2. A river's 3mph current flows in a direction 15 degrees West of North. A swimmer, whose speed in still water is 2m/s, swims across the river with a heading 35 degrees South of West. What is the swimmer's velocity, relative to the Earth? 3. A superhero steward on an airplane is traveling in a direction 10 degrees East of South, and their speed is 580mph. The plane's velocity is 460mph in a direction 5 degrees West of South. What is the steward's heading and their "speed on a still plane?"
Sketches and answers:  I got rid of number 1. Just ignore solution #1.
Today:
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Class
8: Wednesday,
9/20/23 Warm Up: 1. Find the missing values of Vx, Vy, and theta. 2. In the diagram on the right, should Vy be 7m/s, instead of 7m/s? Today:
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Class
7.5: Tuesday,
9/19/23 Warm Up: 1. Suppose the two vectors on the right represent two forces acting on the clam. In what direction will the clam accelerate? How will that acceleration compare to the accelerations we would observe if each force were acting alone? 2. The diagram on the right shows a top view of a train car that is moving at a rate of 2m/s. You are in the car. In which direction and how fast should you walk in order to have the intended velocity shown on the right. Today: Homework:

Class
7: Monday,
9/18/23 Warm Up: None Today:
Homework: None 
Class
6.5: Friday,
9/15/23 Warm Up: Velocity and Acceleration Combinations Practice Quiz. Use this link to take the quiz. Today:
Homework:

Class
6: Thursday,
9/14/23 Warm Up: Consider the X dimension motion of a pendulum that is continually swinging back and forth (left to right and back). 1. Draw quick sketches of velocity and acceleration graphs for a time period beginning at the leftmost point in the swing and continuing through one full cycle (over to the right and back). For the acceleration graph, the only expectation is that the sign (+,, or 0) is correct at any given moment. 2. Identify points in its motion where it demonstrates some of the "9 types of motion." Which types of motion does it not demonstrate?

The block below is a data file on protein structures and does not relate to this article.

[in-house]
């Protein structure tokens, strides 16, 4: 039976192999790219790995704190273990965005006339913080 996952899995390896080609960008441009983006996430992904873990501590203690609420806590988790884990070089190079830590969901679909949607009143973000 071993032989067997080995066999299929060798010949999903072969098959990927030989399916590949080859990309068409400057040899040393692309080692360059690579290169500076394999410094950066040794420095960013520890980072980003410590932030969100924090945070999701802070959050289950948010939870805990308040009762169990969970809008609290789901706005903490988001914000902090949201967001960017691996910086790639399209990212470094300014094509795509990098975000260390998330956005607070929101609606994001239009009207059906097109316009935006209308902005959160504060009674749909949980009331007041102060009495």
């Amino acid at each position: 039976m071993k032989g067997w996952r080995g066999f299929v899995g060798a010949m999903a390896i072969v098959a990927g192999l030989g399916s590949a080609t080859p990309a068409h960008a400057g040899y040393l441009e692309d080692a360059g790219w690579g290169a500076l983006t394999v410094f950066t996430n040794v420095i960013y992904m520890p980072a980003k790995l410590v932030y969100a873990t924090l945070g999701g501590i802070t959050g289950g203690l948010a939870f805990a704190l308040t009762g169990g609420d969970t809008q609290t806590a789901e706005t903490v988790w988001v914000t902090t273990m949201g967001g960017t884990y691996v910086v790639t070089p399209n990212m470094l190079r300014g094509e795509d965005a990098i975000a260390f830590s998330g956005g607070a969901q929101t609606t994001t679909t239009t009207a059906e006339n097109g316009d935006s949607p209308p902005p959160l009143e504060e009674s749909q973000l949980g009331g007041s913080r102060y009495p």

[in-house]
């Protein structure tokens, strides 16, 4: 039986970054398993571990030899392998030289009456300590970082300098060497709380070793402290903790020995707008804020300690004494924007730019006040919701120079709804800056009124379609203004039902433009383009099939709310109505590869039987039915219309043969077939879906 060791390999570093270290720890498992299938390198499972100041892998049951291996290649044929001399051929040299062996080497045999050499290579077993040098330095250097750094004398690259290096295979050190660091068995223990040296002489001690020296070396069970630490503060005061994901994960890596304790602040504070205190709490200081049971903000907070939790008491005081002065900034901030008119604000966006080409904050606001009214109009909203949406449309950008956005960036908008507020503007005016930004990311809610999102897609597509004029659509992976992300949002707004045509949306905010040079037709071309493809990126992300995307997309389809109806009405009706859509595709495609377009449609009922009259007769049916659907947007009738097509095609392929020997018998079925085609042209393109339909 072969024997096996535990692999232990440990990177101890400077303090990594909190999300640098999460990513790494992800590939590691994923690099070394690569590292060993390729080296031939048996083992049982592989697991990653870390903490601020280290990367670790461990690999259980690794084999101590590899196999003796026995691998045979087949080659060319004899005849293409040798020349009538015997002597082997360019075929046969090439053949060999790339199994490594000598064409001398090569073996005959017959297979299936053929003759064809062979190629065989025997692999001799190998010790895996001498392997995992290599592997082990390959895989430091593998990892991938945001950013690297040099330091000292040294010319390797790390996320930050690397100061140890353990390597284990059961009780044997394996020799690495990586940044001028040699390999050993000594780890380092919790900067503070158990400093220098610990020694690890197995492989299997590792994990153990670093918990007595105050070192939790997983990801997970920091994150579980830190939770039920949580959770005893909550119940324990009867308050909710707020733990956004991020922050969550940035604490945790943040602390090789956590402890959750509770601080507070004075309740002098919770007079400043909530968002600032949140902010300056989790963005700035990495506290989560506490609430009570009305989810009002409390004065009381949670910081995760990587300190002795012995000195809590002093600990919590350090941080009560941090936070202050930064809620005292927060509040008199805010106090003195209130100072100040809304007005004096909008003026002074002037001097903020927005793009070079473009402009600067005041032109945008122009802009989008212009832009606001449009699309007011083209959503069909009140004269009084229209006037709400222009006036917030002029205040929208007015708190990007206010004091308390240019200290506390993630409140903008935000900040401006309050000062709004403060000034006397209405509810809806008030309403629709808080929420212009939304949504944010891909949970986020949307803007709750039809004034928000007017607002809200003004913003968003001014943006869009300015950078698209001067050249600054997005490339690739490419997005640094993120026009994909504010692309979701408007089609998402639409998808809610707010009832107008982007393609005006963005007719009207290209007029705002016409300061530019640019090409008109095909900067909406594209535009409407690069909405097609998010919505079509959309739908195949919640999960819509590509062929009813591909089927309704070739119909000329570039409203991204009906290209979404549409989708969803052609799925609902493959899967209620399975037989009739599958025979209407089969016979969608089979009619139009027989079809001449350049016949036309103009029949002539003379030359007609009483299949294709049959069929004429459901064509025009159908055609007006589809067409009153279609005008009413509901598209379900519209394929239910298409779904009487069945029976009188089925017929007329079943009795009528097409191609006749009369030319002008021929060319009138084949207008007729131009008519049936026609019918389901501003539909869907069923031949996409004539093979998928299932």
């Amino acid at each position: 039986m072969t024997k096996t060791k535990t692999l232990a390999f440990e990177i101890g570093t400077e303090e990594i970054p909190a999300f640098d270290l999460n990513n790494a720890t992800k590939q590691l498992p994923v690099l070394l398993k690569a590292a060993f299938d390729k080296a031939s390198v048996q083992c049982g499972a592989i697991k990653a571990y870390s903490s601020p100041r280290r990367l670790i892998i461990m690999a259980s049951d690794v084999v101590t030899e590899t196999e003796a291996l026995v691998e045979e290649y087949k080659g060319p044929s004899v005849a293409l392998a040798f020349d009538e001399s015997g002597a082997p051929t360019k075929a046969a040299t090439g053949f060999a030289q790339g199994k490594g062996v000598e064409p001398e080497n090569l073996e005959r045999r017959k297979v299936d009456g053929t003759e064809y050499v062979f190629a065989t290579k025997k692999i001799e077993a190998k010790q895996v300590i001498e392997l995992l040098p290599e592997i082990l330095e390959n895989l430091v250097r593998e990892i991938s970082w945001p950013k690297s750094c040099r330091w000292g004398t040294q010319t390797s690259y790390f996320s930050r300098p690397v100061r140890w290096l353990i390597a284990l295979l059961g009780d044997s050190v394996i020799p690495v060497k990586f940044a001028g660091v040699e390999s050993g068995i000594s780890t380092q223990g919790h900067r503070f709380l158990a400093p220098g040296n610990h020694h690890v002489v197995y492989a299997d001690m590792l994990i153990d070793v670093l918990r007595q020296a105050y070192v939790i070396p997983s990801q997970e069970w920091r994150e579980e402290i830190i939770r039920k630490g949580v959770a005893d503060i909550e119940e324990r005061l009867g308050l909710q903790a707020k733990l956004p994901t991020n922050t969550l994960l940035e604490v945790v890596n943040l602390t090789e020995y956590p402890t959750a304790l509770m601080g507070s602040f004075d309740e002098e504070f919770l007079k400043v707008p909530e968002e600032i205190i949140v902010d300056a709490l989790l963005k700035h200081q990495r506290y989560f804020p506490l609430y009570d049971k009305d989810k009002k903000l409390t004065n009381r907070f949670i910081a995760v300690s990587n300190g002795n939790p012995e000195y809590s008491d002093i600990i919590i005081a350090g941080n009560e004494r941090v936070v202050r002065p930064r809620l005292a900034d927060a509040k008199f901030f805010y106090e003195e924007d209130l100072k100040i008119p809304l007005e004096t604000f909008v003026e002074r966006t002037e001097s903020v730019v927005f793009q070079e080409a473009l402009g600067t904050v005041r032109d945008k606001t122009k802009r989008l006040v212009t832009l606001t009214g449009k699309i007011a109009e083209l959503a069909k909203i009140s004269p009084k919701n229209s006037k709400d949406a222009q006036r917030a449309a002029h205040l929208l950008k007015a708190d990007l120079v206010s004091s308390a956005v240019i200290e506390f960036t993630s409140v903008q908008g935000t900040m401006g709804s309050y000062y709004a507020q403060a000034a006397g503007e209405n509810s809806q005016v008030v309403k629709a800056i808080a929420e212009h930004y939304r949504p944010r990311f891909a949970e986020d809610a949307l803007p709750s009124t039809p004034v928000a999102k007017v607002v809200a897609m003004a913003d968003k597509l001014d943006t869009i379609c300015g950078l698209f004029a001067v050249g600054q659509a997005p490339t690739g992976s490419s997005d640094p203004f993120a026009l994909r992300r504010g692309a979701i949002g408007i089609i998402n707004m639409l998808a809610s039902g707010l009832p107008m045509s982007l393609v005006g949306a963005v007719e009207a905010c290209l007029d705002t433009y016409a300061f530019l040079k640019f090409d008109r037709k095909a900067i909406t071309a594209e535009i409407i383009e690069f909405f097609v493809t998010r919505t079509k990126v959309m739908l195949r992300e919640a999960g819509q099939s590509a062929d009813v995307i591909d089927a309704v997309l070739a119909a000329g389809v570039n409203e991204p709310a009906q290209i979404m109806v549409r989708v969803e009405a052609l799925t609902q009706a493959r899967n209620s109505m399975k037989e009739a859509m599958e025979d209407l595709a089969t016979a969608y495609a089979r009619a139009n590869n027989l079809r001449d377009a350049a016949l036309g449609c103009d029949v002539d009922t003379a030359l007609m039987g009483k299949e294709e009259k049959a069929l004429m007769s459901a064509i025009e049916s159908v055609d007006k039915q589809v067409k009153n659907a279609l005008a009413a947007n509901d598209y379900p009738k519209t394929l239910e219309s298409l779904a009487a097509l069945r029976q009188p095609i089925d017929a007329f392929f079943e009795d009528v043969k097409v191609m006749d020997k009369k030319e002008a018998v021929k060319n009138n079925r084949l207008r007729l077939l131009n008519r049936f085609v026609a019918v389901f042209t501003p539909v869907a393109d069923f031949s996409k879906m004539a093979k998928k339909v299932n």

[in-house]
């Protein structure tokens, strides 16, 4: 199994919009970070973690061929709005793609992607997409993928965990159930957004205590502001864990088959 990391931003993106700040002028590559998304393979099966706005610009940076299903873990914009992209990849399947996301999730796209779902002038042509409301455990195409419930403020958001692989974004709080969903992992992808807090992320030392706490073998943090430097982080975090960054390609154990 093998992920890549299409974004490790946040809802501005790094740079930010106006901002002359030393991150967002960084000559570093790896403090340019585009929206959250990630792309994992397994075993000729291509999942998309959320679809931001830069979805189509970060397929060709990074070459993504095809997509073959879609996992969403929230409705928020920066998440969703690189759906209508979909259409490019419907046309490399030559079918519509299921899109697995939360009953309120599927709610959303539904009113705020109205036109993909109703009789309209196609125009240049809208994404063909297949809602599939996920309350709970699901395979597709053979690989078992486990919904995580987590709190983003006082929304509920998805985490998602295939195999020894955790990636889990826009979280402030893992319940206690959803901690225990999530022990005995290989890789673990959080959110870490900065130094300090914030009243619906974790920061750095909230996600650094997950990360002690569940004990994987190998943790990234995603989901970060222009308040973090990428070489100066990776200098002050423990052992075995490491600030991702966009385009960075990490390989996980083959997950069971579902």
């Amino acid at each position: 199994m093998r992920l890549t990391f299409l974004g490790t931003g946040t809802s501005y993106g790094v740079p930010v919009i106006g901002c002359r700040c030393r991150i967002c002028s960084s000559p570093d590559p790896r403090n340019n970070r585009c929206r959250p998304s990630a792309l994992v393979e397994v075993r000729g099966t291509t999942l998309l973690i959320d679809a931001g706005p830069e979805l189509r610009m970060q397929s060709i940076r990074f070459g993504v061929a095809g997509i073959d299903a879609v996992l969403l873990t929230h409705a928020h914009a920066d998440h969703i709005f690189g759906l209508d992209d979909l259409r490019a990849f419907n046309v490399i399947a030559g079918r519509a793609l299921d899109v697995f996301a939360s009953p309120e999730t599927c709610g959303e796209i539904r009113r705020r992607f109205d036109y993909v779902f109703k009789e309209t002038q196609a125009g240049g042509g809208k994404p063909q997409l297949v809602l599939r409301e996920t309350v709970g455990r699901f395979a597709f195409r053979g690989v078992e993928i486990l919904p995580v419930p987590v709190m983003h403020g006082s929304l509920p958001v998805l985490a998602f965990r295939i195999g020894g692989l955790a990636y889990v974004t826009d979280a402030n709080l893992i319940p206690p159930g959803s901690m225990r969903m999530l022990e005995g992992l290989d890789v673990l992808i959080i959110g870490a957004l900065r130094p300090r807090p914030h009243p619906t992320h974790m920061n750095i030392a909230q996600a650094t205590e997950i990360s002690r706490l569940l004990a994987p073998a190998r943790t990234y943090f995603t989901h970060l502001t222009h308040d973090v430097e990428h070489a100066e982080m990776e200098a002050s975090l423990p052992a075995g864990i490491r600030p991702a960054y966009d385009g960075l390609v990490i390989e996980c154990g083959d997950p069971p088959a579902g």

Today:
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Class
5.5: Wednesday,
9/13/23 Warm Up: On Moon A, freefall acceleration has 1/6 the magnitude of freefall acceleration on Planet B. If an object is thrown vertically upward on Moon A, how will its vertical distance traveled compare with the vertical distance it would travel on Planet B?
This is a common type of physics problem. In this type of problem, you're given a proportional change in some independent variable (e.g. "if we double the object's acceleration"), and you're asked to find the proportional change in some dependent variable (e.g. "by what factor will the object's displacement be multiplied?"). 1. What's a good strategy for this type of problem? 2. What's the answer to this one? Higher resolution drop of feather and bowling ball Today:
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Class
5: Tuesday,